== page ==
Fran Hawthorne began writing about pension dumping in the 1980s and her expertise is evident. In this excellent book, she provides clear explanations about why pension dumping exists, why the practice will continue, and how the laws and organizations created to protect workers against pension dumping often abet it instead. You work all your life to put some retirement money together and should be able to count on the promises made to you. However, too many people are finding that those promises were written in disappearing ink. getAbstract recommends reading this book to understand what you are up against, to know what distinguishes defined-benefit plans from defined-contribution plans, and to see why those differences matter. Hawthorne also teaches you why business executives, investors in distressed firms, bankruptcy judges and even union leaders are willing to throw retirees under the proverbial bus to keep companies running. Even if the book is a bit too technical in spots for the average employee who needs to grasp these matters, the subject’s importance should inspire you to embrace and understand the daunting technical terminology of pension legislation and regulation.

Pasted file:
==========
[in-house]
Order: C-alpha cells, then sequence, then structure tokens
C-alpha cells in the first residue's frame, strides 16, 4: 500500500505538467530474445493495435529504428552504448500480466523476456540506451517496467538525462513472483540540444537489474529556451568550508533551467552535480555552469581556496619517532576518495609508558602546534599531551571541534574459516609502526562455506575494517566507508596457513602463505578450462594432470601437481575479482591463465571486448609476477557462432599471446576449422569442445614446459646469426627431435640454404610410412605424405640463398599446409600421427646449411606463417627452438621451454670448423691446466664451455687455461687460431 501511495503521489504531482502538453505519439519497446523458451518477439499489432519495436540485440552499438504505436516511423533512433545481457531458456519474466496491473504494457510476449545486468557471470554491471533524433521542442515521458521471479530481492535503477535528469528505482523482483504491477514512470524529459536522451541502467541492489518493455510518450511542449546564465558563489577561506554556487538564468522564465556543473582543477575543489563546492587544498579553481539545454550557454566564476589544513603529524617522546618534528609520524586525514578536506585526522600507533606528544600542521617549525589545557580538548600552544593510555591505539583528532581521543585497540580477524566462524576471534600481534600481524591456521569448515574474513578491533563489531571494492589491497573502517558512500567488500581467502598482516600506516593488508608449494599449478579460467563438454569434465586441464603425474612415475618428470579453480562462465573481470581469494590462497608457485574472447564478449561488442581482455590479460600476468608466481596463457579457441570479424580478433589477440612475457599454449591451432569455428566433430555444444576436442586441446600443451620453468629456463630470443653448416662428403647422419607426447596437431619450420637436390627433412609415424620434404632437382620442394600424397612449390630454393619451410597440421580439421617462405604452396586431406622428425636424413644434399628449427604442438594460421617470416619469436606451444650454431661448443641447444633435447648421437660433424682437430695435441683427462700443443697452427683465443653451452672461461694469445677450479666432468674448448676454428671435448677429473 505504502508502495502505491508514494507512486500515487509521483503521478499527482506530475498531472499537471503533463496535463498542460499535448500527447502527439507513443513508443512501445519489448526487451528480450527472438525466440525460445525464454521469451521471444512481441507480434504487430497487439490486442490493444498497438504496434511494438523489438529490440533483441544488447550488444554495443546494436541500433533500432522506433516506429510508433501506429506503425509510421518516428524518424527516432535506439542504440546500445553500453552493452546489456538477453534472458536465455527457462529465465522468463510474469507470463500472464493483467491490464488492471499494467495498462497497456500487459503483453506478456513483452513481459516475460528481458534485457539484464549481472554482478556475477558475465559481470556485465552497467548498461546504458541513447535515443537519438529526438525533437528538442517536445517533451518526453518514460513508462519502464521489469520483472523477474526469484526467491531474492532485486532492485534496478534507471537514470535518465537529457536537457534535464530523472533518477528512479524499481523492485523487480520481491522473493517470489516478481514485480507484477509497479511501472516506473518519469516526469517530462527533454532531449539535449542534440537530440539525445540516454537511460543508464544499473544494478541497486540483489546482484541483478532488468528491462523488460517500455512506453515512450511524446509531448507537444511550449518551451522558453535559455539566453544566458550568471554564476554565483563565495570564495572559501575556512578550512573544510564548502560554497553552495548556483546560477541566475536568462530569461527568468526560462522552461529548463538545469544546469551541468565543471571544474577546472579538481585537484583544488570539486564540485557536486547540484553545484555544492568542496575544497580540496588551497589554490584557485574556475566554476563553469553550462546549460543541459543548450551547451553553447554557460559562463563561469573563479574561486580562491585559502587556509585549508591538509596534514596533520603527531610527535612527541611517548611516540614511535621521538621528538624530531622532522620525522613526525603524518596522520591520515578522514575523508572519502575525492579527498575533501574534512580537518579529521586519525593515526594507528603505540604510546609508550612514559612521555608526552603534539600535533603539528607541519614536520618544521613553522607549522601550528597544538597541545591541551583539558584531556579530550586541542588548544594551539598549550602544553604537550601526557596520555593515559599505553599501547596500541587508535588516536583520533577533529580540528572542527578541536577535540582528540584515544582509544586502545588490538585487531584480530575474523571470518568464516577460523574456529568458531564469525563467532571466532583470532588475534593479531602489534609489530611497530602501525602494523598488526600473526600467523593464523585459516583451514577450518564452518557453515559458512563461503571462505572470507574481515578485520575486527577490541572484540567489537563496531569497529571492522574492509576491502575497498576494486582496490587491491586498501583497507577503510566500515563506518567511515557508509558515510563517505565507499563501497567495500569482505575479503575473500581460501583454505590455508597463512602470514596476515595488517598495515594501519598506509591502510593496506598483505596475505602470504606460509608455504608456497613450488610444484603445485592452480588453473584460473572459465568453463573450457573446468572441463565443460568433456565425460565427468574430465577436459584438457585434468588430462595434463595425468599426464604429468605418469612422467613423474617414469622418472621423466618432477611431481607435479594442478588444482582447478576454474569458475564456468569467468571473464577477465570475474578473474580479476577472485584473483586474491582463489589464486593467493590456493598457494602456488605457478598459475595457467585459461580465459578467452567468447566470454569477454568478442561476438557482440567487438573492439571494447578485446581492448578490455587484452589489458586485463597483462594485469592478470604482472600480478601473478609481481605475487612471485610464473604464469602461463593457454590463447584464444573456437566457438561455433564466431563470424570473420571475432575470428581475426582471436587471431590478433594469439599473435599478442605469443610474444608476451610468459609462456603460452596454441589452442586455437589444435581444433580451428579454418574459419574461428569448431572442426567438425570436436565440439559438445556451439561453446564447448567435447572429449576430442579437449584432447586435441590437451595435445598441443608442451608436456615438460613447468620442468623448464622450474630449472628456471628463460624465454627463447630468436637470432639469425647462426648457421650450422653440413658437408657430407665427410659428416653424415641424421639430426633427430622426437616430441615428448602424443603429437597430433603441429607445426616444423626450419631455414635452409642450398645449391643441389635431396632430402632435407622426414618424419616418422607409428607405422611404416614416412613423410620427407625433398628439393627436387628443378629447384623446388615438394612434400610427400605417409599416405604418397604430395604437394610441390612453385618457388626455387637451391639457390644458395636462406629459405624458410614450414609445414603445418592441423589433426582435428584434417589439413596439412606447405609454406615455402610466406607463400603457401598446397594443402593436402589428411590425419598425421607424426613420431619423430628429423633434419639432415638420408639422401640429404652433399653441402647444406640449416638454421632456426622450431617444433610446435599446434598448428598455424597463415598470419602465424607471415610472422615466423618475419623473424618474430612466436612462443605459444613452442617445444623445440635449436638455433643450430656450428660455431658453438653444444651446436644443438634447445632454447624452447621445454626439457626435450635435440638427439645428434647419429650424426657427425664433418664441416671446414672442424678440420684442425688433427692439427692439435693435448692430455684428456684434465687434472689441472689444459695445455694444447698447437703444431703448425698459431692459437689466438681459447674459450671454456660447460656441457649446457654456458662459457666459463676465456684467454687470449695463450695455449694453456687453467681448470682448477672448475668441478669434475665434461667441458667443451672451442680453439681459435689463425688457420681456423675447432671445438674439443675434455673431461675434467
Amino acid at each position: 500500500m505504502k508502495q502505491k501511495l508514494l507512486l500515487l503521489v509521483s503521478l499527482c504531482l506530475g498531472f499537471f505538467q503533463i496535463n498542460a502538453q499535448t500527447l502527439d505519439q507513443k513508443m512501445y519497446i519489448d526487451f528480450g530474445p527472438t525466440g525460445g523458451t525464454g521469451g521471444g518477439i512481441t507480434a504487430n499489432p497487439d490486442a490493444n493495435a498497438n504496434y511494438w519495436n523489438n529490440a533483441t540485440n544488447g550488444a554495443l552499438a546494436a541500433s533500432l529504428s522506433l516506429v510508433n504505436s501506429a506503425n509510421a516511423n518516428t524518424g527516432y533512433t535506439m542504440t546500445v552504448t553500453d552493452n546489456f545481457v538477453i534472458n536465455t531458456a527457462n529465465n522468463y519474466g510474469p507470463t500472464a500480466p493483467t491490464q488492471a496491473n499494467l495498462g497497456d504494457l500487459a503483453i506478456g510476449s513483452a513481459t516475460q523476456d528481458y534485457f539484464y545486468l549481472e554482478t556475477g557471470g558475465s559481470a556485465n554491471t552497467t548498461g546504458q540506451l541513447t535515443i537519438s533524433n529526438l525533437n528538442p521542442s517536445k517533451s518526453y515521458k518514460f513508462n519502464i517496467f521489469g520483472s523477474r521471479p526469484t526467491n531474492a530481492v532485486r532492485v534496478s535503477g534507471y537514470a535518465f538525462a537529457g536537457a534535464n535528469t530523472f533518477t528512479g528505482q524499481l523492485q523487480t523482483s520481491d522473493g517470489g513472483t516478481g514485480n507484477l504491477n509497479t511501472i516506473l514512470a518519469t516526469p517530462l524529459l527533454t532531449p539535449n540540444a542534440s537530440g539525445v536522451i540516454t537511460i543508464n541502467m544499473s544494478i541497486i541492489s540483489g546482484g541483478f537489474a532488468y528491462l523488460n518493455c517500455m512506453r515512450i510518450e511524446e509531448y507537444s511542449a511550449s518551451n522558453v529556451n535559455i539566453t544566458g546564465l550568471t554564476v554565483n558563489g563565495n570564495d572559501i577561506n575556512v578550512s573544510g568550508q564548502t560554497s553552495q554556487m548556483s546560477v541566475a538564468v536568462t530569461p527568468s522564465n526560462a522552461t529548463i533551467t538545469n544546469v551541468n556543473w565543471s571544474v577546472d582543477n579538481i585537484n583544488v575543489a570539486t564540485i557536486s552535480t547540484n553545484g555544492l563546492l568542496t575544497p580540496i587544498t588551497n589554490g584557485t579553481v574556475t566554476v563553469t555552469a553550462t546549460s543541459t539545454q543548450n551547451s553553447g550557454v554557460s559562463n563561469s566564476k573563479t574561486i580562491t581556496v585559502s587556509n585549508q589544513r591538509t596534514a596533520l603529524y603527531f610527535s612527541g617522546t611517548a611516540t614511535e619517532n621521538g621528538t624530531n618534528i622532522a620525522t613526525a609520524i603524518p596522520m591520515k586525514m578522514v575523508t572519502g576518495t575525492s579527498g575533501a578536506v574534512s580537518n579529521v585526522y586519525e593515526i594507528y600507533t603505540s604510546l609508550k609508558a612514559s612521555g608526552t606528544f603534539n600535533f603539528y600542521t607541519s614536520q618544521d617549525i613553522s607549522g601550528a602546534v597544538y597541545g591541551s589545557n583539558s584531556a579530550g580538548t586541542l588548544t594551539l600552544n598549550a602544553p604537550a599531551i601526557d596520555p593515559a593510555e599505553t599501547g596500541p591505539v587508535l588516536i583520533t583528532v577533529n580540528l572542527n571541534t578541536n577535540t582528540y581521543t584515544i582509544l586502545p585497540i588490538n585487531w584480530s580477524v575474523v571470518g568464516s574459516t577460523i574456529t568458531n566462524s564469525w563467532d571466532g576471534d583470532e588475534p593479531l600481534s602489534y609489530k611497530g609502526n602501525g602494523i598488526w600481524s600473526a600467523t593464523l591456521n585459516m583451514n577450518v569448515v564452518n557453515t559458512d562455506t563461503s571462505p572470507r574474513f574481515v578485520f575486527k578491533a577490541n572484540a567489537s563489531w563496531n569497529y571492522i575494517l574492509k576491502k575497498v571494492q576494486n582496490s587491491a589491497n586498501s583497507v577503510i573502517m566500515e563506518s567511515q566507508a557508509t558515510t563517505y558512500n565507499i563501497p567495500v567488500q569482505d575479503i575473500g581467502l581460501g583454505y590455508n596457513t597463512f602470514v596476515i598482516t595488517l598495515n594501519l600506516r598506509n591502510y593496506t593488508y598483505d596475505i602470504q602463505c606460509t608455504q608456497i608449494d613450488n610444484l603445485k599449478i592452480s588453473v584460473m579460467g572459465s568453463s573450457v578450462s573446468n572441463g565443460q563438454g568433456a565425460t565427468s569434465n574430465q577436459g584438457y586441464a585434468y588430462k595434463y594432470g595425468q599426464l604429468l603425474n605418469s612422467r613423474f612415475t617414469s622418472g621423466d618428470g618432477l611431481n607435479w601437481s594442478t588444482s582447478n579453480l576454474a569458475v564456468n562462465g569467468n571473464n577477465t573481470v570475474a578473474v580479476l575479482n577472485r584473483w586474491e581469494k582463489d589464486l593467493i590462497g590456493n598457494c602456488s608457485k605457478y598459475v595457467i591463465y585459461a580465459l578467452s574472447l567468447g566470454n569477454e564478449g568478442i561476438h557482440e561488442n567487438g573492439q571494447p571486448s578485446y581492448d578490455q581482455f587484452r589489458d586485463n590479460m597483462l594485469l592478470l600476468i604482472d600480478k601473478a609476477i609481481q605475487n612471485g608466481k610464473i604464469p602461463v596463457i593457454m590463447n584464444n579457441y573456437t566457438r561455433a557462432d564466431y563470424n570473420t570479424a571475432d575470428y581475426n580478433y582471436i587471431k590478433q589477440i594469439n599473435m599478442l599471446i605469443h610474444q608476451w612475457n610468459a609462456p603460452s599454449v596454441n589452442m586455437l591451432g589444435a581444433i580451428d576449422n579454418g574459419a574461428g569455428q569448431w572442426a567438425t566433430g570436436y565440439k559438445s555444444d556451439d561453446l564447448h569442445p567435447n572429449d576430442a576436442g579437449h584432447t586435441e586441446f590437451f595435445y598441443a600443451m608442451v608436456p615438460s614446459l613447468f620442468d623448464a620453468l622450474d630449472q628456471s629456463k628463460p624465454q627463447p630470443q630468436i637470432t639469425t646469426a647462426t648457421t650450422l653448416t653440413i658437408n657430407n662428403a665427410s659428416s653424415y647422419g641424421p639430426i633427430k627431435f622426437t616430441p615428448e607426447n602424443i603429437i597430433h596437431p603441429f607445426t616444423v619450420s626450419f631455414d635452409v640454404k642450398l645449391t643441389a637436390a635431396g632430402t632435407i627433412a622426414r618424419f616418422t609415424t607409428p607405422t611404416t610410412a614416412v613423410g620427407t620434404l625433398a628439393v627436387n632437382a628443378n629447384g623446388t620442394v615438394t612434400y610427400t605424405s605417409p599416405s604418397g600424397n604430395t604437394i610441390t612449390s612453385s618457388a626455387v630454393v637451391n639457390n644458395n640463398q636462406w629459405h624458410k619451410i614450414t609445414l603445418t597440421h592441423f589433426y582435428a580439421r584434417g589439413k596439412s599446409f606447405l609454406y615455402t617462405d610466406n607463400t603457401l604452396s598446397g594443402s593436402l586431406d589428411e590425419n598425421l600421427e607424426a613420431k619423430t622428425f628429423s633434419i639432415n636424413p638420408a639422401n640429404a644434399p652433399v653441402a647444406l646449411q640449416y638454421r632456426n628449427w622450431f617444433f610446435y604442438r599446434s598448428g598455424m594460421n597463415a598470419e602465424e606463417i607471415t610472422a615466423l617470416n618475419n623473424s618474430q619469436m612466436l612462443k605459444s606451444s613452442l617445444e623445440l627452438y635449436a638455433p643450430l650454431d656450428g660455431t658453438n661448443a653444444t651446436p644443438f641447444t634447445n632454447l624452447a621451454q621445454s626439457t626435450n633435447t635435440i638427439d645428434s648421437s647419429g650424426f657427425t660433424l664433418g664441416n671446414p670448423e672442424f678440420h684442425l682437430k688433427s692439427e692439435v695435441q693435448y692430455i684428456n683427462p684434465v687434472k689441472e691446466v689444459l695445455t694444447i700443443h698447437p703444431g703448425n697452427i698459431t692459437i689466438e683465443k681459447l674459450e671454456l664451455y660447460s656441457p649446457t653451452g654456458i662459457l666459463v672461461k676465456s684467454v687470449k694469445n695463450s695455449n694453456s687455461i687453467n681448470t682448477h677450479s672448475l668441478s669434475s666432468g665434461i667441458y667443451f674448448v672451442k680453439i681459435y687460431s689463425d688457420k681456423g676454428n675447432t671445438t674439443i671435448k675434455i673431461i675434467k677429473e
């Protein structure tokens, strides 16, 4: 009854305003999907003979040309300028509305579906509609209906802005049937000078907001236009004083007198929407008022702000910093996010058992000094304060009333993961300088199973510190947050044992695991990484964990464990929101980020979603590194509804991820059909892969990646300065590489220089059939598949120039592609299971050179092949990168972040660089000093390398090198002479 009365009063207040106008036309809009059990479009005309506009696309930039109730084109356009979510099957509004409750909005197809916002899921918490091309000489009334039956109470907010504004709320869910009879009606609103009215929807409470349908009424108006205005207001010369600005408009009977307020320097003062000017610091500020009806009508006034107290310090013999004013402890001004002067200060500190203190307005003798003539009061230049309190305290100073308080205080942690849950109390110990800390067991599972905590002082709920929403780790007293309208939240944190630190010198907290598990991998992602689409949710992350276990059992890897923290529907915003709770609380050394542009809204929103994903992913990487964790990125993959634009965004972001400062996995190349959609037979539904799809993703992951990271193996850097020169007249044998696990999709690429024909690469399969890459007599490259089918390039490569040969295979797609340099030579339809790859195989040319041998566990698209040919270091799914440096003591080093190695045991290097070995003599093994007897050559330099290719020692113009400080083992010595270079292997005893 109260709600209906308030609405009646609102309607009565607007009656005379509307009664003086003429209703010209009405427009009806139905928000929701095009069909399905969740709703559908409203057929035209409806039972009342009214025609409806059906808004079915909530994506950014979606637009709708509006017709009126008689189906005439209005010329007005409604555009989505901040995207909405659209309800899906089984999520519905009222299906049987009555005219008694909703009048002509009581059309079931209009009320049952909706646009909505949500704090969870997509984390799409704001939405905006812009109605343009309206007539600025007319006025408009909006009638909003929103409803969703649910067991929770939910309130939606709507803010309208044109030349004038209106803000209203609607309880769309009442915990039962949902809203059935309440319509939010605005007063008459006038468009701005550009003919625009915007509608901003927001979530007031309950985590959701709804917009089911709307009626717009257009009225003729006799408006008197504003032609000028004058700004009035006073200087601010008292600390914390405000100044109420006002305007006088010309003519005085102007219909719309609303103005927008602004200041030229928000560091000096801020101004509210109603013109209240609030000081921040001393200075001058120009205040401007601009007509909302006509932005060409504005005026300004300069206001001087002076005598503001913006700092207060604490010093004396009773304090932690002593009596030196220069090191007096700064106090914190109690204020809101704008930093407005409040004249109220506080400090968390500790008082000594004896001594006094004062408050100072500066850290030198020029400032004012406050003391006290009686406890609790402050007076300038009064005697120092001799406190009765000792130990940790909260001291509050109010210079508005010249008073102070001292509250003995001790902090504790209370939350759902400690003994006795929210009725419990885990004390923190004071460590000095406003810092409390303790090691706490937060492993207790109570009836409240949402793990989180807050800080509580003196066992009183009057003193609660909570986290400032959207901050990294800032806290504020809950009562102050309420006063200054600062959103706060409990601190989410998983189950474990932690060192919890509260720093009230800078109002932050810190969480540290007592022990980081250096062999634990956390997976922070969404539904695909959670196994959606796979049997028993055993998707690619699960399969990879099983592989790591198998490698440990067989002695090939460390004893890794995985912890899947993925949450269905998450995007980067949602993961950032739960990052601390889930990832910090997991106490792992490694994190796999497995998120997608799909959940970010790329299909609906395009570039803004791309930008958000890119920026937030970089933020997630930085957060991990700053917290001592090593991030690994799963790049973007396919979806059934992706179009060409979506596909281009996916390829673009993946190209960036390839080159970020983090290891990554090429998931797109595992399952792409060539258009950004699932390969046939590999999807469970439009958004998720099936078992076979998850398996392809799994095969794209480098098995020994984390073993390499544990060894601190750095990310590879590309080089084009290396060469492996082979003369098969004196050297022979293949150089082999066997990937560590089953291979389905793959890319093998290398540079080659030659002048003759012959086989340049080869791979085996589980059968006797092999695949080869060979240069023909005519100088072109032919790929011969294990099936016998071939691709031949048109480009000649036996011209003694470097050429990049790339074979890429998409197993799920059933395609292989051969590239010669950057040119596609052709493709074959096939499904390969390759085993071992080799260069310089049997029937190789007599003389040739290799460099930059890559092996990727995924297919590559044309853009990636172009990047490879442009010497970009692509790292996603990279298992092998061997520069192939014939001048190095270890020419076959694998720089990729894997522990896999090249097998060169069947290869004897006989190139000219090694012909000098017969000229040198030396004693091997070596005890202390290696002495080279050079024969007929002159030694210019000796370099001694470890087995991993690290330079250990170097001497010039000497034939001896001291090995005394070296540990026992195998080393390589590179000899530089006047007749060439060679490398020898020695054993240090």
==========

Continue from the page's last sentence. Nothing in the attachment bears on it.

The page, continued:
In this summary, you will learn
- Why companies are dumping defined-benefit pension programs;
- How U.S. bankruptcy laws permit pension dumping; and
- Why the problem of pension dumping persists.
About the Author
Fran Hawthorne is the author of three previous books and writes on financial issues for The New York Times, Crain’s New York Business and other publications. She first wrote on pension dumping for the publication Institutional Investor in 1983.
Comment on this summary
Customers who read this summary also read
Keith P. Ambachtsheer
Michael Corkery and Ben Protess
The New York Times, 2016
Adams Media , 2016
ILR Press, 2017